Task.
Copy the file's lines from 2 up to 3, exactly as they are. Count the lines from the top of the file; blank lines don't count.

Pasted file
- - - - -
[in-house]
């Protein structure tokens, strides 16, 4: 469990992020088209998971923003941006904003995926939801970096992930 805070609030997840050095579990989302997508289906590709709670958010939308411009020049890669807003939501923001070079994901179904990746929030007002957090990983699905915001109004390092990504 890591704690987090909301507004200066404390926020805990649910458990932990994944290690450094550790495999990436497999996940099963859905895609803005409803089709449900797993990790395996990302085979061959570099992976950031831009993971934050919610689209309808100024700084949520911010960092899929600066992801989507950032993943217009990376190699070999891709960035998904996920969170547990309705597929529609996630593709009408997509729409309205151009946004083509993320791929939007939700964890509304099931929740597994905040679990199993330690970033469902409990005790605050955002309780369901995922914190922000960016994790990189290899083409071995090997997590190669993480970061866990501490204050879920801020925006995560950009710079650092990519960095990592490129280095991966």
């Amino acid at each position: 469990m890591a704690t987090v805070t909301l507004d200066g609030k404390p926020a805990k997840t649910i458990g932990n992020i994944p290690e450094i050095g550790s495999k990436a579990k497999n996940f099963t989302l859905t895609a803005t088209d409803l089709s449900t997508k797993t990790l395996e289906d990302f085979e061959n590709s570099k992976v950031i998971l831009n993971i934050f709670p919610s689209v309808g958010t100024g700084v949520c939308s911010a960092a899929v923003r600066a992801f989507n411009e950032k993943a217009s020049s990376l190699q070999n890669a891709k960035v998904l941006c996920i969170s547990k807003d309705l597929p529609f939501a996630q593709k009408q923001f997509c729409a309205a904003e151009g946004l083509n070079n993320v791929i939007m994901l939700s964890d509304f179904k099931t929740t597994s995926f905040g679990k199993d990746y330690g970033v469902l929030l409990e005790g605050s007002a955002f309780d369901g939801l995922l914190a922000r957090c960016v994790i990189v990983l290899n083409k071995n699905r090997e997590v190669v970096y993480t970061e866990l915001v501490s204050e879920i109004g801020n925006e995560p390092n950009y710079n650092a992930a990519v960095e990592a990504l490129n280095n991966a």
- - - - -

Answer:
């Protein structure tokens, strides 16, 4: 469990992020088209998971923003941006904003995926939801970096992930 805070609030997840050095579990989302997508289906590709709670958010939308411009020049890669807003939501923001070079994901179904990746929030007002957090990983699905915001109004390092990504 890591704690987090909301507004200066404390926020805990649910458990932990994944290690450094550790495999990436497999996940099963859905895609803005409803089709449900797993990790395996990302085979061959570099992976950031831009993971934050919610689209309808100024700084949520911010960092899929600066992801989507950032993943217009990376190699070999891709960035998904996920969170547990309705597929529609996630593709009408997509729409309205151009946004083509993320791929939007939700964890509304099931929740597994905040679990199993330690970033469902409990005790605050955002309780369901995922914190922000960016994790990189290899083409071995090997997590190669993480970061866990501490204050879920801020925006995560950009710079650092990519960095990592490129280095991966």
């Amino acid at each position: 469990m890591a704690t987090v805070t909301l507004d200066g609030k404390p926020a805990k997840t649910i458990g932990n992020i994944p290690e450094i050095g550790s495999k990436a579990k497999n996940f099963t989302l859905t895609a803005t088209d409803l089709s449900t997508k797993t990790l395996e289906d990302f085979e061959n590709s570099k992976v950031i998971l831009n993971i934050f709670p919610s689209v309808g958010t100024g700084v949520c939308s911010a960092a899929v923003r600066a992801f989507n411009e950032k993943a217009s020049s990376l190699q070999n890669a891709k960035v998904l941006c996920i969170s547990k807003d309705l597929p529609f939501a996630q593709k009408q923001f997509c729409a309205a904003e151009g946004l083509n070079n993320v791929i939007m994901l939700s964890d509304f179904k099931t929740t597994s995926f905040g679990k199993d990746y330690g970033v469902l929030l409990e005790g605050s007002a955002f309780d369901g939801l995922l914190a922000r957090c960016v994790i990189v990983l290899n083409k071995n699905r090997e997590v190669v970096y993480t970061e866990l915001v501490s204050e879920i109004g801020n925006e995560p390092n950009y710079n650092a992930a990519v960095e990592a990504l490129n280095n991966a």